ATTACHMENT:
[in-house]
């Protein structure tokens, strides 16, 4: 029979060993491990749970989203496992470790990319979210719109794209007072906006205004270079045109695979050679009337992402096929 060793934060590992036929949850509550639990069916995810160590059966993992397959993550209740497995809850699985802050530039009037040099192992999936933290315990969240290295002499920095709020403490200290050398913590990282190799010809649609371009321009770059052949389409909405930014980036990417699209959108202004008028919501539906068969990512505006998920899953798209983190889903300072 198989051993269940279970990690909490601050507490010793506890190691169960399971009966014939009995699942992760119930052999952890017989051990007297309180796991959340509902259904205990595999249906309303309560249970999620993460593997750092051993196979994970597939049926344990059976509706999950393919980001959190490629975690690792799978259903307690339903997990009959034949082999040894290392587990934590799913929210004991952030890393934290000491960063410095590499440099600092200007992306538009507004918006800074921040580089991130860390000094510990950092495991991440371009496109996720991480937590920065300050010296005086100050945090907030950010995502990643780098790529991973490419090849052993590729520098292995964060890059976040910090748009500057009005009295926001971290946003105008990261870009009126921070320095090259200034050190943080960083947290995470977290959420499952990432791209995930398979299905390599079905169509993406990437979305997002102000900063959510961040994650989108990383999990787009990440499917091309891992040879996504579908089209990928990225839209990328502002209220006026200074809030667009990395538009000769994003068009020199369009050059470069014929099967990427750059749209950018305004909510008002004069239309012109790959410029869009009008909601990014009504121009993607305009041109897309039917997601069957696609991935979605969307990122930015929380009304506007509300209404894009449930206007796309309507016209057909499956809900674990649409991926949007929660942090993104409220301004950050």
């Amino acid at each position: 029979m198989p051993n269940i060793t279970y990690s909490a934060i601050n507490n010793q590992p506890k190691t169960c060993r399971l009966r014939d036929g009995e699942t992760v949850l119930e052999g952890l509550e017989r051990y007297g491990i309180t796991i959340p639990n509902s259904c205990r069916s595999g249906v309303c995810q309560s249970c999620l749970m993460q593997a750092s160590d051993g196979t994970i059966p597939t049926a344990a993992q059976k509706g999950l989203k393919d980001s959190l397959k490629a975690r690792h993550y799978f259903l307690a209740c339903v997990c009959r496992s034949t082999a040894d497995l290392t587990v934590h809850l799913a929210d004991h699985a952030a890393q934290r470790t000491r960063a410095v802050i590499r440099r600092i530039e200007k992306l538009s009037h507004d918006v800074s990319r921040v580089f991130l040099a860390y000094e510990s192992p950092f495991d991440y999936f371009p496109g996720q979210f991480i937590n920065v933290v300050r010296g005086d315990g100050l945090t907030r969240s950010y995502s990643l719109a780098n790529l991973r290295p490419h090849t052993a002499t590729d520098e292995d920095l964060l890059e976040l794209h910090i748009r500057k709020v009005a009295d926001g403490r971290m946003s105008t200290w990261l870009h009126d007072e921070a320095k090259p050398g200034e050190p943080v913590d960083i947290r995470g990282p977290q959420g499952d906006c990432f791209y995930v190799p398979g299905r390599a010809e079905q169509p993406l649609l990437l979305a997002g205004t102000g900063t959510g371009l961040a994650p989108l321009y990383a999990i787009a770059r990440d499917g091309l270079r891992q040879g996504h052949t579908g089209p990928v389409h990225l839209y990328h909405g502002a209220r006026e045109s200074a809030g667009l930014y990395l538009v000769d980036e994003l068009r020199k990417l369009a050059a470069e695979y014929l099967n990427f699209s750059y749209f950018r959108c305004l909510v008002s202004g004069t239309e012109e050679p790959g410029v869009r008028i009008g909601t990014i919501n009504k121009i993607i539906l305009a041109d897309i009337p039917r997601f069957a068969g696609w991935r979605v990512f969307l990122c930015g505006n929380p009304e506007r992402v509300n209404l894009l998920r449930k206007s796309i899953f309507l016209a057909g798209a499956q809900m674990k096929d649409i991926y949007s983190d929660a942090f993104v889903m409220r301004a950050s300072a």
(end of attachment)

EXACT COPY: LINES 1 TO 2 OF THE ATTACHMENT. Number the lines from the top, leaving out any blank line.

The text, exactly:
[in-house]
């Protein structure tokens, strides 16, 4: 029979060993491990749970989203496992470790990319979210719109794209007072906006205004270079045109695979050679009337992402096929 060793934060590992036929949850509550639990069916995810160590059966993992397959993550209740497995809850699985802050530039009037040099192992999936933290315990969240290295002499920095709020403490200290050398913590990282190799010809649609371009321009770059052949389409909405930014980036990417699209959108202004008028919501539906068969990512505006998920899953798209983190889903300072 198989051993269940279970990690909490601050507490010793506890190691169960399971009966014939009995699942992760119930052999952890017989051990007297309180796991959340509902259904205990595999249906309303309560249970999620993460593997750092051993196979994970597939049926344990059976509706999950393919980001959190490629975690690792799978259903307690339903997990009959034949082999040894290392587990934590799913929210004991952030890393934290000491960063410095590499440099600092200007992306538009507004918006800074921040580089991130860390000094510990950092495991991440371009496109996720991480937590920065300050010296005086100050945090907030950010995502990643780098790529991973490419090849052993590729520098292995964060890059976040910090748009500057009005009295926001971290946003105008990261870009009126921070320095090259200034050190943080960083947290995470977290959420499952990432791209995930398979299905390599079905169509993406990437979305997002102000900063959510961040994650989108990383999990787009990440499917091309891992040879996504579908089209990928990225839209990328502002209220006026200074809030667009990395538009000769994003068009020199369009050059470069014929099967990427750059749209950018305004909510008002004069239309012109790959410029869009009008909601990014009504121009993607305009041109897309039917997601069957696609991935979605969307990122930015929380009304506007509300209404894009449930206007796309309507016209057909499956809900674990649409991926949007929660942090993104409220301004950050």